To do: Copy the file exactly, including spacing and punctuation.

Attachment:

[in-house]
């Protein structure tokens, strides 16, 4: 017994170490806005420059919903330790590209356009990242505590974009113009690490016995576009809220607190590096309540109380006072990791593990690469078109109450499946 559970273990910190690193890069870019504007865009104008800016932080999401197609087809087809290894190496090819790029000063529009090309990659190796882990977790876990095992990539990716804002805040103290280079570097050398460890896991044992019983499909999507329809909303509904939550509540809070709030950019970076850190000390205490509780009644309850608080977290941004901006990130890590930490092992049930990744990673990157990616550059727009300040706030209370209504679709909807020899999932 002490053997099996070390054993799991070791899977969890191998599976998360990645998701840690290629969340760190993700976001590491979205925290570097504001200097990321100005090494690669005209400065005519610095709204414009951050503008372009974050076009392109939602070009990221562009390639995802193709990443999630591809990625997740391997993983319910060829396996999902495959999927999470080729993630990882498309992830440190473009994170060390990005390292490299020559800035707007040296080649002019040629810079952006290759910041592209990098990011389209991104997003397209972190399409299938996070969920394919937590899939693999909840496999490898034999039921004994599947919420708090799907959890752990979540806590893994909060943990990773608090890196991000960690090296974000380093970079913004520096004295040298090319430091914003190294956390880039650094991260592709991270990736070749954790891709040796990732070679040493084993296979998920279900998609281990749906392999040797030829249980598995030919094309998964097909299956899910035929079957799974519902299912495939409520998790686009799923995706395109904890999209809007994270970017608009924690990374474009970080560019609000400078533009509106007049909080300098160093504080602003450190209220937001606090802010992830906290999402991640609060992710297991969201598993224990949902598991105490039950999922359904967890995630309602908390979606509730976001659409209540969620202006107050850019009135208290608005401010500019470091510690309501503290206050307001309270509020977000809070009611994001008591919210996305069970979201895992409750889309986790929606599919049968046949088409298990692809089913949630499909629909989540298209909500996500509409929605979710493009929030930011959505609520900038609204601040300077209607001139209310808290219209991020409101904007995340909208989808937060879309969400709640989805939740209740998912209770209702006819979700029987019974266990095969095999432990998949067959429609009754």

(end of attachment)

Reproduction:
[in-house]
């Protein structure tokens, strides 16, 4: 017994170490806005420059919903330790590209356009990242505590974009113009690490016995576009809220607190590096309540109380006072990791593990690469078109109450499946 559970273990910190690193890069870019504007865009104008800016932080999401197609087809087809290894190496090819790029000063529009090309990659190796882990977790876990095992990539990716804002805040103290280079570097050398460890896991044992019983499909999507329809909303509904939550509540809070709030950019970076850190000390205490509780009644309850608080977290941004901006990130890590930490092992049930990744990673990157990616550059727009300040706030209370209504679709909807020899999932 002490053997099996070390054993799991070791899977969890191998599976998360990645998701840690290629969340760190993700976001590491979205925290570097504001200097990321100005090494690669005209400065005519610095709204414009951050503008372009974050076009392109939602070009990221562009390639995802193709990443999630591809990625997740391997993983319910060829396996999902495959999927999470080729993630990882498309992830440190473009994170060390990005390292490299020559800035707007040296080649002019040629810079952006290759910041592209990098990011389209991104997003397209972190399409299938996070969920394919937590899939693999909840496999490898034999039921004994599947919420708090799907959890752990979540806590893994909060943990990773608090890196991000960690090296974000380093970079913004520096004295040298090319430091914003190294956390880039650094991260592709991270990736070749954790891709040796990732070679040493084993296979998920279900998609281990749906392999040797030829249980598995030919094309998964097909299956899910035929079957799974519902299912495939409520998790686009799923995706395109904890999209809007994270970017608009924690990374474009970080560019609000400078533009509106007049909080300098160093504080602003450190209220937001606090802010992830906290999402991640609060992710297991969201598993224990949902598991105490039950999922359904967890995630309602908390979606509730976001659409209540969620202006107050850019009135208290608005401010500019470091510690309501503290206050307001309270509020977000809070009611994001008591919210996305069970979201895992409750889309986790929606599919049968046949088409298990692809089913949630499909629909989540298209909500996500509409929605979710493009929030930011959505609520900038609204601040300077209607001139209310808290219209991020409101904007995340909208989808937060879309969400709640989805939740209740998912209770209702006819979700029987019974266990095969095999432990998949067959429609009754």